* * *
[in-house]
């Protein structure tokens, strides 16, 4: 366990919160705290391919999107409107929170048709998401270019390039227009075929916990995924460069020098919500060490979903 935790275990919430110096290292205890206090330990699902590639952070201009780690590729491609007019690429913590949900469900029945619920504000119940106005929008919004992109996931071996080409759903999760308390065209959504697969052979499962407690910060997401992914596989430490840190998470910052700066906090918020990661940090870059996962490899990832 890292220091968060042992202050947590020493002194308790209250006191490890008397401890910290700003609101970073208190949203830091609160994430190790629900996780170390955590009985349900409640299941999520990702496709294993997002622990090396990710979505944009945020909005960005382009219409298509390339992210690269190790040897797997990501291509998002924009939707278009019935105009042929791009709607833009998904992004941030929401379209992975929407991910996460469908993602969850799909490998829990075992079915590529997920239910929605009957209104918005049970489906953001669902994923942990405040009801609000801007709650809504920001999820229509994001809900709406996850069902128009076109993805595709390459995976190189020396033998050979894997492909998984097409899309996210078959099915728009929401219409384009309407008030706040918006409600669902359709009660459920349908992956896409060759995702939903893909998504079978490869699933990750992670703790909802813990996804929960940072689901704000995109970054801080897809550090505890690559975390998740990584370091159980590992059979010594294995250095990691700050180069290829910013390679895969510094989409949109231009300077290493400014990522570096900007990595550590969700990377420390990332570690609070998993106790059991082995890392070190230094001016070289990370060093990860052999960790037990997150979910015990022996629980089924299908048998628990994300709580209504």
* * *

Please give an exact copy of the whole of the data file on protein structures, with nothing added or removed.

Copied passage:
[in-house]
């Protein structure tokens, strides 16, 4: 366990919160705290391919999107409107929170048709998401270019390039227009075929916990995924460069020098919500060490979903 935790275990919430110096290292205890206090330990699902590639952070201009780690590729491609007019690429913590949900469900029945619920504000119940106005929008919004992109996931071996080409759903999760308390065209959504697969052979499962407690910060997401992914596989430490840190998470910052700066906090918020990661940090870059996962490899990832 890292220091968060042992202050947590020493002194308790209250006191490890008397401890910290700003609101970073208190949203830091609160994430190790629900996780170390955590009985349900409640299941999520990702496709294993997002622990090396990710979505944009945020909005960005382009219409298509390339992210690269190790040897797997990501291509998002924009939707278009019935105009042929791009709607833009998904992004941030929401379209992975929407991910996460469908993602969850799909490998829990075992079915590529997920239910929605009957209104918005049970489906953001669902994923942990405040009801609000801007709650809504920001999820229509994001809900709406996850069902128009076109993805595709390459995976190189020396033998050979894997492909998984097409899309996210078959099915728009929401219409384009309407008030706040918006409600669902359709009660459920349908992956896409060759995702939903893909998504079978490869699933990750992670703790909802813990996804929960940072689901704000995109970054801080897809550090505890690559975390998740990584370091159980590992059979010594294995250095990691700050180069290829910013390679895969510094989409949109231009300077290493400014990522570096900007990595550590969700990377420390990332570690609070998993106790059991082995890392070190230094001016070289990370060093990860052999960790037990997150979910015990022996629980089924299908048998628990994300709580209504």